After placing an invasive arterial catheter through a brachial artery, anesthesia was induced with intravenous midazolam, etomidate, and rocuronium. It was maintained with sevoflurane and a continuous infusion of remifentanil. A pulmonary artery catheter was placed through right internal jugular vein, and a transesophageal echocargiographic (TEE) probe was inserted. After a left anterior mini-thoracotomy, an angiocatheter was inserted through the apex of the left ventricle. A guidewire was passed through the aortic valve and arch, and the tip was positioned in the abdominal aorta for stability. Following the two times of rapid ventricular pacing (200 beats/min) for 10 seconds, the balloon valvuloplasty was performed. Norepinephrine (0.02-0.05 mcg/kg/min) was continuously infused for maintaining blood pressure and norepinephrine 5 mcg was successively injected twice prior to RVP for balloon valvuloplasty. From anesthetic induction to rapid ventricular pacing, the patient's vital signs were well maintained (systolic blood pressure, 90 to 144 mmHg; diastolic blood pressure, 46 to 70 mmHg; central venous pressure, 7 to 12 mmHg; mean pulmonary arterial pressure, 20 to 22 mmHg; and heart rate, 68 to 110 beats/min). In addition, the mean arterial pressure was also maintained at around 50 mmHg, during rapid ventricular pacing.
Following the balloon valvuloplasty with rapid ventricular pacing, the mean blood pressure dropped to below 40 mmHg and did not recover. At the same time, central venous and the mean pulmonary arterial pressures were raised up to 22 mmHg and 44 mmHg, respectively. TEE showed the severe global hypokinesia. Two minutes after a rapid ventricular pacing, ventricular fibrillation was developed. Several attempts of defibrillation failed to restore the sinus rhythm. Emergent extracorporeal membrane oxygenation (ECMO) device was initiated immediately, through femoral artery and vein. Coronary angiography showed normal coronary arterial flow. After starting the support by ECMO, the patient's hemodynamics became stable. A 26-mm Sapien transcatheter heart valve (Edward Lifesciences, Irvine, CA, USA) was deployed under the ECMO support. TEE and angiography showed merely minimal aortic regurgitation. The patient was transferred to an intensive care unit for further supportive care. However, regardless of the ECMO support and supportive medical treatments, he did not recover from the state of heart failure. Finally, he died from cardiogenic shock and heart failure on post-procedure day 4.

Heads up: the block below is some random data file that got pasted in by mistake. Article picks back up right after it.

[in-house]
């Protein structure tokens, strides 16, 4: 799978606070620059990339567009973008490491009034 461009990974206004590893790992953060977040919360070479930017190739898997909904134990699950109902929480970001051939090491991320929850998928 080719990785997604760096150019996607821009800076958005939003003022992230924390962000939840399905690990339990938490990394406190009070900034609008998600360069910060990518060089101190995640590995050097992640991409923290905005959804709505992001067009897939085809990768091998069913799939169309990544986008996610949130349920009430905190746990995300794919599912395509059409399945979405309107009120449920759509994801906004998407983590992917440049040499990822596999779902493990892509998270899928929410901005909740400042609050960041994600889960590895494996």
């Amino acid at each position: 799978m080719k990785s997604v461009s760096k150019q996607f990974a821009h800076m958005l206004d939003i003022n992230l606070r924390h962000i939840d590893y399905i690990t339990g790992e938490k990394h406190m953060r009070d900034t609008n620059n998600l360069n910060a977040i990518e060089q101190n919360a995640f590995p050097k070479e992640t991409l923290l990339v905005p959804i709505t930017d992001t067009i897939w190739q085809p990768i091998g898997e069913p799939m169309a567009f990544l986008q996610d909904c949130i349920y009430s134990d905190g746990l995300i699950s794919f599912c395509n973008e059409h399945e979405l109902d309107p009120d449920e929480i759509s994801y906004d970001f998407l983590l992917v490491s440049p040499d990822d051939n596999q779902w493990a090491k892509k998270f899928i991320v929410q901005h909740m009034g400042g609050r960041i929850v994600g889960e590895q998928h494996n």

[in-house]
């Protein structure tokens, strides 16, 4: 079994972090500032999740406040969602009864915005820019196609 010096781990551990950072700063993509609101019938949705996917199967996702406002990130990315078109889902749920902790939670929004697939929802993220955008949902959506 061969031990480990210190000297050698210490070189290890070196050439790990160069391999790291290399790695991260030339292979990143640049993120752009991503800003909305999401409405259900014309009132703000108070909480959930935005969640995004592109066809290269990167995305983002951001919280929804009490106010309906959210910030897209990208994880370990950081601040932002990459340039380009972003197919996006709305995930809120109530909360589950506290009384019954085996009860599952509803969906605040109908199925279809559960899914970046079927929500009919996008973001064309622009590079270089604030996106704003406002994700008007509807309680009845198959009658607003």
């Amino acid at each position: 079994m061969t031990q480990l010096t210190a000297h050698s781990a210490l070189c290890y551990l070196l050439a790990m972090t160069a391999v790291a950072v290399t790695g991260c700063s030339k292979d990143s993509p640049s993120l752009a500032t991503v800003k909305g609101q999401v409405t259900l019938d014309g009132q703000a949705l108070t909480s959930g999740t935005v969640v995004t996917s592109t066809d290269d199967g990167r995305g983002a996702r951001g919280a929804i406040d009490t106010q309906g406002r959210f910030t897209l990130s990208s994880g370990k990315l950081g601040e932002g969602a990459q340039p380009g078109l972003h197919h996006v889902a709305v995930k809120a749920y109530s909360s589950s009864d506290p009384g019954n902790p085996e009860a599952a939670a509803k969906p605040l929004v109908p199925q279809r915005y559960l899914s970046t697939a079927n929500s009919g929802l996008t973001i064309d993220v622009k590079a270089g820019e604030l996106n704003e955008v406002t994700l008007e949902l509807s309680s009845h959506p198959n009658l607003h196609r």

Discussion

In this mortality case, we experienced an unexpected event of fatal hemodynamic collapse, which developed immediately after a rapid ventricular pacing, although the recommended anesthetic managements were applied. Previously, there has been a case report that described the severity of cardiovascular compromise after a valve implantation due to the coronary arterial occlusion [11]. However, in our case, coronary arterial blood flow was normal.